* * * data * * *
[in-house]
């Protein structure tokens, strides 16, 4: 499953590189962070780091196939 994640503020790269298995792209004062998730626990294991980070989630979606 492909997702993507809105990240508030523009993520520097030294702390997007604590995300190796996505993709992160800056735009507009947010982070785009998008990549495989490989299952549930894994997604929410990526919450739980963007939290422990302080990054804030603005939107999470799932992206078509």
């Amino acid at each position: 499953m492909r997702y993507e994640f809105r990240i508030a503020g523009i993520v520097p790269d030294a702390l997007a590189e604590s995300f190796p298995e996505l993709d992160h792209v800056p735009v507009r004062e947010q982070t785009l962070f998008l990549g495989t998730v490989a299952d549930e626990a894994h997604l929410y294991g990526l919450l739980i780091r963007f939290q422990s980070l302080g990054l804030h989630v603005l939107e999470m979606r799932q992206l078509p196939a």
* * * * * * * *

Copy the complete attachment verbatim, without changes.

[in-house]
């Protein structure tokens, strides 16, 4: 499953590189962070780091196939 994640503020790269298995792209004062998730626990294991980070989630979606 492909997702993507809105990240508030523009993520520097030294702390997007604590995300190796996505993709992160800056735009507009947010982070785009998008990549495989490989299952549930894994997604929410990526919450739980963007939290422990302080990054804030603005939107999470799932992206078509």
């Amino acid at each position: 499953m492909r997702y993507e994640f809105r990240i508030a503020g523009i993520v520097p790269d030294a702390l997007a590189e604590s995300f190796p298995e996505l993709d992160h792209v800056p735009v507009r004062e947010q982070t785009l962070f998008l990549g495989t998730v490989a299952d549930e626990a894994h997604l929410y294991g990526l919450l739980i780091r963007f939290q422990s980070l302080g990054l804030h989630v603005l939107e999470m979606r799932q992206l078509p196939a």